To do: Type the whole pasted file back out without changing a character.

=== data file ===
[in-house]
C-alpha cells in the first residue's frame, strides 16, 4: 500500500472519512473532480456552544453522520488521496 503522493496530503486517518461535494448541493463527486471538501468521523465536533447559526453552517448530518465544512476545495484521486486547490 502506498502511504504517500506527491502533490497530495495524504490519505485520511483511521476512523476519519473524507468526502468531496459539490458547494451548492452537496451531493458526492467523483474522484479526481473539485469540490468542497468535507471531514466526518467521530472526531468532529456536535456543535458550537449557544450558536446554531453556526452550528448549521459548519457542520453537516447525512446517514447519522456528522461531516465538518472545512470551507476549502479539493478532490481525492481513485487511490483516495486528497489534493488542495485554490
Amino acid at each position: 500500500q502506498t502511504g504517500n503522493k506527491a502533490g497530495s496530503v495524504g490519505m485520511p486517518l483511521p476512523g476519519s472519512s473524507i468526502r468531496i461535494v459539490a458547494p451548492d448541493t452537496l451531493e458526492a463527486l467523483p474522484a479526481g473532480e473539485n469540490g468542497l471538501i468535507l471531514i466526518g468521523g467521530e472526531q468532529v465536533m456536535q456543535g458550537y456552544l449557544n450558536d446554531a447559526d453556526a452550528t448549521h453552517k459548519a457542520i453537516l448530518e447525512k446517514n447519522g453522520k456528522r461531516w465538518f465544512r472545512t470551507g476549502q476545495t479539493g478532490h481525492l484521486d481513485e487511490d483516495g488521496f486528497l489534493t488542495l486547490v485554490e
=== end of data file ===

[in-house]
C-alpha cells in the first residue's frame, strides 16, 4: 500500500472519512473532480456552544453522520488521496 503522493496530503486517518461535494448541493463527486471538501468521523465536533447559526453552517448530518465544512476545495484521486486547490 502506498502511504504517500506527491502533490497530495495524504490519505485520511483511521476512523476519519473524507468526502468531496459539490458547494451548492452537496451531493458526492467523483474522484479526481473539485469540490468542497468535507471531514466526518467521530472526531468532529456536535456543535458550537449557544450558536446554531453556526452550528448549521459548519457542520453537516447525512446517514447519522456528522461531516465538518472545512470551507476549502479539493478532490481525492481513485487511490483516495486528497489534493488542495485554490
Amino acid at each position: 500500500q502506498t502511504g504517500n503522493k506527491a502533490g497530495s496530503v495524504g490519505m485520511p486517518l483511521p476512523g476519519s472519512s473524507i468526502r468531496i461535494v459539490a458547494p451548492d448541493t452537496l451531493e458526492a463527486l467523483p474522484a479526481g473532480e473539485n469540490g468542497l471538501i468535507l471531514i466526518g468521523g467521530e472526531q468532529v465536533m456536535q456543535g458550537y456552544l449557544n450558536d446554531a447559526d453556526a452550528t448549521h453552517k459548519a457542520i453537516l448530518e447525512k446517514n447519522g453522520k456528522r461531516w465538518f465544512r472545512t470551507g476549502q476545495t479539493g478532490h481525492l484521486d481513485e487511490d483516495g488521496f486528497l489534493t488542495l486547490v485554490e